Many cotton farmers are considering the switch from siphons to bankless channel irrigation systems in an effort to be more water efficient, but some are still questioning the effectiveness of these new systems.
This is a question that the cotton industry's extension program, CottonInfo, is hoping to unpack through an extensive on-farm trial at Craig Saunders' property, Thuraggi Overflow, St George.
The trial is funded by the Cotton Research and Development Corporation and Smarter Irrigation for Profit Phase 2 (through the Australian Government Rural R&D for Profit Program), and supported by Padman Stops, CottonInfo Team, Gwydir Valley Irrigators, NSW DPI, University of Southern Queensland and Glenn Lyons.
The property is one of many operations where growers have adjusted their irrigation systems to address the challenges of labour resourcing, energy use, management efficiency and water use efficiency.
Grower Craig Saunders said the journey began when he saw shocking data from a basic furrow irrigation evaluation in 2005.
"I was a siphon irrigator who thought he was doing a good job, but that wasn't the case," Mr Saunders said.
"We realised that although we have clay soils, deep percolation resulted in significant water losses, so we went on to try cane fluming, pivots and pipes through the bank to improve water and labour efficiencies.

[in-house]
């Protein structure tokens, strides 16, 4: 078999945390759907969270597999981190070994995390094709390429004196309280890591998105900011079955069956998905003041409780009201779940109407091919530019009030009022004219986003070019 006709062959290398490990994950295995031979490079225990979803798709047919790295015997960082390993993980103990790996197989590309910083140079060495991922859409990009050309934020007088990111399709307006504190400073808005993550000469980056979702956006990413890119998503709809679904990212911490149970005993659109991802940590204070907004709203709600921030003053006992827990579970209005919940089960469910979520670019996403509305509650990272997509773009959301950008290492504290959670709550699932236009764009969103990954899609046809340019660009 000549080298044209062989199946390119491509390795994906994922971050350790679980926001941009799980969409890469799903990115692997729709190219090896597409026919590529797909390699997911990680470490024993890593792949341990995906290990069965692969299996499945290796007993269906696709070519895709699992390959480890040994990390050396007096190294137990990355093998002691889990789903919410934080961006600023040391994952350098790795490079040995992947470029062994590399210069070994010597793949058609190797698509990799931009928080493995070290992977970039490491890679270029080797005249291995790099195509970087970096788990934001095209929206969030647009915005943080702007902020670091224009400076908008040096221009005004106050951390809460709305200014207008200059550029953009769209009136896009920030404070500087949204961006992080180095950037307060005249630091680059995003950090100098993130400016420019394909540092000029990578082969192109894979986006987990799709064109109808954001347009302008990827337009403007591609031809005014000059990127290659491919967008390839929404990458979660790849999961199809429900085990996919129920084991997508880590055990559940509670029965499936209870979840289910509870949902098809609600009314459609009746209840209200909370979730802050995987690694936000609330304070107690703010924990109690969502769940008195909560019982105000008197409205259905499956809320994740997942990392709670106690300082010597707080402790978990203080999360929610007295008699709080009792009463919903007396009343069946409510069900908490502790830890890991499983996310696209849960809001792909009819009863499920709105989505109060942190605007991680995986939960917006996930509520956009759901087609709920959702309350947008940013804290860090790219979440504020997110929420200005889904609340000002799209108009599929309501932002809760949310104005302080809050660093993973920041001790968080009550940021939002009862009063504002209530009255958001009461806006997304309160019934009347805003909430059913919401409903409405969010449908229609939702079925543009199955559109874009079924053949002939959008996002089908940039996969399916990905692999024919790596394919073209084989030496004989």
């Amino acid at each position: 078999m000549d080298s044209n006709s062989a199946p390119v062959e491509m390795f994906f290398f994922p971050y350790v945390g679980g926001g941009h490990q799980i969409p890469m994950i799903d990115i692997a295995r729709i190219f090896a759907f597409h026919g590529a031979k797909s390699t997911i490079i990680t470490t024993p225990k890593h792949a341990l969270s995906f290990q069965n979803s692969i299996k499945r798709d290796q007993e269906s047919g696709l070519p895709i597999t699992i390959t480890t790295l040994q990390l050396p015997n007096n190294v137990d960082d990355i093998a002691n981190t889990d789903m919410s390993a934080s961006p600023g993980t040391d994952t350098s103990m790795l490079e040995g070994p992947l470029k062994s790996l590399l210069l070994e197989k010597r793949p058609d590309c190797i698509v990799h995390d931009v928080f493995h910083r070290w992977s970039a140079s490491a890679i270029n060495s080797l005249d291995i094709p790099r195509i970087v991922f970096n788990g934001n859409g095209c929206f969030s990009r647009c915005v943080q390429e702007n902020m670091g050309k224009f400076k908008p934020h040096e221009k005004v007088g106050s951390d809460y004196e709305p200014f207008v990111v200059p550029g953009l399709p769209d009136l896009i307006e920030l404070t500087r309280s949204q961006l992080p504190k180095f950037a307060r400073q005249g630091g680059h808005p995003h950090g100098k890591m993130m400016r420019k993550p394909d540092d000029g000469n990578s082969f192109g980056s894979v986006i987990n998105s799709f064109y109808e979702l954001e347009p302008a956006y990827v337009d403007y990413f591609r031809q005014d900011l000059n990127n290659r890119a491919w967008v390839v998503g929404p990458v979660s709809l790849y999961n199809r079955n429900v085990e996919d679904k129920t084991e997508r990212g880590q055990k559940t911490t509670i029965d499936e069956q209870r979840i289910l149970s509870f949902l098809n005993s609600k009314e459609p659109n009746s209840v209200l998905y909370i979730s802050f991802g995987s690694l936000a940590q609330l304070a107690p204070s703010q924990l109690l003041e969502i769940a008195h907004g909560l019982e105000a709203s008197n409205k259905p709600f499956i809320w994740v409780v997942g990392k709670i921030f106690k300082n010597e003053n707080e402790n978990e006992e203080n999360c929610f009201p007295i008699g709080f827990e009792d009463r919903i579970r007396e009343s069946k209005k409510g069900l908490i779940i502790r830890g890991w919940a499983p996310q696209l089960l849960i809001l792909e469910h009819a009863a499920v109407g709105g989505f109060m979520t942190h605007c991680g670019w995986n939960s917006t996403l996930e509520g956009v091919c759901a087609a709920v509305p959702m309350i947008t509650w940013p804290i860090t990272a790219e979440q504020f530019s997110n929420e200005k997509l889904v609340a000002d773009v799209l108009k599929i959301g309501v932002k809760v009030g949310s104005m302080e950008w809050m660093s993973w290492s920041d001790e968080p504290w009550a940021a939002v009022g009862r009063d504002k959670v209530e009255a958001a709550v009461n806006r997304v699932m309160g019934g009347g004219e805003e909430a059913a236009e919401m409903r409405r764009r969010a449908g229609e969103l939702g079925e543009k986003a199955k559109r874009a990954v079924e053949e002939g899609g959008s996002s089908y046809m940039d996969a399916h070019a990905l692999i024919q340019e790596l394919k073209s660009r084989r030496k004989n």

"The journey was long and arduous. We've had a lot of failures on the way, until in 2017 when we tried the GL (Glenn Lyons) bay design in our longest, flattest field.
"It was transformed into our highest yielding and most water efficient field."
There has been limited research into the irrigation performance of these designs, but the irrigators who are using them have seen improvement in water use efficiency.
The system at Thuraggi Overflow is an example of the tailwater backup siphonless design developed by consultant Glenn Lyons: a concept that minimises the amount of soil needed to be moved and uses existing supply and tailwater systems.
The collection of data on soil water use, water applied, rainfall and irrigation uniformity will enable the team to calculate the irrigation water use efficiency and more importantly, the gross production water use index.
CottonInfo Technical Lead for Irrigation Ben Crawley said the trial would also investigate the potential to apply surface irrigation technologies, such as SISCO, to the tailwater backup siphonless design to improve irrigation optimisation.
"This information will help determine where there have been water savings and identify where further savings may be possible," Mr Crawley said.
"The results from the trial are expected to help growers make decisions around implementing and operating a siphonless backup system.
"The trial will also look to build on other trials and grower experience that already exists by applying a robust and independent scientific method and measurement of a siphonless system's performance and optimisation."
The equipment has all been installed despite Covid outbreaks and border closures, with data collection underway.
Also read: St George cotton farmers on a mission
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